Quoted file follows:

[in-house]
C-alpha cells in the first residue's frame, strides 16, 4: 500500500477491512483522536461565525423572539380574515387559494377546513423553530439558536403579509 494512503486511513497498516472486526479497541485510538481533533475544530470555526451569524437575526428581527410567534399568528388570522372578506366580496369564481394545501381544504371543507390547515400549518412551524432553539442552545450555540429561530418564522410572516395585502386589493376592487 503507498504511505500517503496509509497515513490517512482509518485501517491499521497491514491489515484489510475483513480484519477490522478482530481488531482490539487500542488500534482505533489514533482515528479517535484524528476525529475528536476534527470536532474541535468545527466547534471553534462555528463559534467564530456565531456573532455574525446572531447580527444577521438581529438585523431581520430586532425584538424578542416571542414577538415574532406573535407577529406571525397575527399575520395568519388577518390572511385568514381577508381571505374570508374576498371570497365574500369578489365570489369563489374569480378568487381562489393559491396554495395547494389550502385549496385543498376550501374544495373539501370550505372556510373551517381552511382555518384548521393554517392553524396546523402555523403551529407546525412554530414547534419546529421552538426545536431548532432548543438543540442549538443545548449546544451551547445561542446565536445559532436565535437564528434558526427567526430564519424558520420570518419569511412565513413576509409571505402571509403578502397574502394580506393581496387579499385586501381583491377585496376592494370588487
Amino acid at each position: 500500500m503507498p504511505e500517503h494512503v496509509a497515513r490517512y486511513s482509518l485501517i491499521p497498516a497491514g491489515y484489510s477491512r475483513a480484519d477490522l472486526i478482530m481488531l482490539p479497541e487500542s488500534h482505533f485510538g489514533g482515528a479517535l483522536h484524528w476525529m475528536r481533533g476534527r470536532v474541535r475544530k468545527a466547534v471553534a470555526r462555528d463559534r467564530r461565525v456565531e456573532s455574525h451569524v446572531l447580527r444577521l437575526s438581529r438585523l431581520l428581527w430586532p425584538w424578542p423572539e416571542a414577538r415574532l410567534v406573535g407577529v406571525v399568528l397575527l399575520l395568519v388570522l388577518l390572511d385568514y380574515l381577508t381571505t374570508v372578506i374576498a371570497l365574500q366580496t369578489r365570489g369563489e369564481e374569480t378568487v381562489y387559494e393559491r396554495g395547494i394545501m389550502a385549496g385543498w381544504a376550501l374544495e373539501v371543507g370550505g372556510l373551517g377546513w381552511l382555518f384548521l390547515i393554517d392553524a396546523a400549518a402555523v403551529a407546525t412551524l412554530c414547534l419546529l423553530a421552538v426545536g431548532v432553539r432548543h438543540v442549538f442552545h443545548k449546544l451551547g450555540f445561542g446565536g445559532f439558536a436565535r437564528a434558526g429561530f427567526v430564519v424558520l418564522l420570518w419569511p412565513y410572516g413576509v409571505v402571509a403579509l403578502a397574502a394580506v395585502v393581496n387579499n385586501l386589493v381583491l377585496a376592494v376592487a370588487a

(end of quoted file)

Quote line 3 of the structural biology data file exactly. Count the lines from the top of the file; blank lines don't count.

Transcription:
Amino acid at each position: 500500500m503507498p504511505e500517503h494512503v496509509a497515513r490517512y486511513s482509518l485501517i491499521p497498516a497491514g491489515y484489510s477491512r475483513a480484519d477490522l472486526i478482530m481488531l482490539p479497541e487500542s488500534h482505533f485510538g489514533g482515528a479517535l483522536h484524528w476525529m475528536r481533533g476534527r470536532v474541535r475544530k468545527a466547534v471553534a470555526r462555528d463559534r467564530r461565525v456565531e456573532s455574525h451569524v446572531l447580527r444577521l437575526s438581529r438585523l431581520l428581527w430586532p425584538w424578542p423572539e416571542a414577538r415574532l410567534v406573535g407577529v406571525v399568528l397575527l399575520l395568519v388570522l388577518l390572511d385568514y380574515l381577508t381571505t374570508v372578506i374576498a371570497l365574500q366580496t369578489r365570489g369563489e369564481e374569480t378568487v381562489y387559494e393559491r396554495g395547494i394545501m389550502a385549496g385543498w381544504a376550501l374544495e373539501v371543507g370550505g372556510l373551517g377546513w381552511l382555518f384548521l390547515i393554517d392553524a396546523a400549518a402555523v403551529a407546525t412551524l412554530c414547534l419546529l423553530a421552538v426545536g431548532v432553539r432548543h438543540v442549538f442552545h443545548k449546544l451551547g450555540f445561542g446565536g445559532f439558536a436565535r437564528a434558526g429561530f427567526v430564519v424558520l418564522l420570518w419569511p412565513y410572516g413576509v409571505v402571509a403579509l403578502a397574502a394580506v395585502v393581496n387579499n385586501l386589493v381583491l377585496a376592494v376592487a370588487a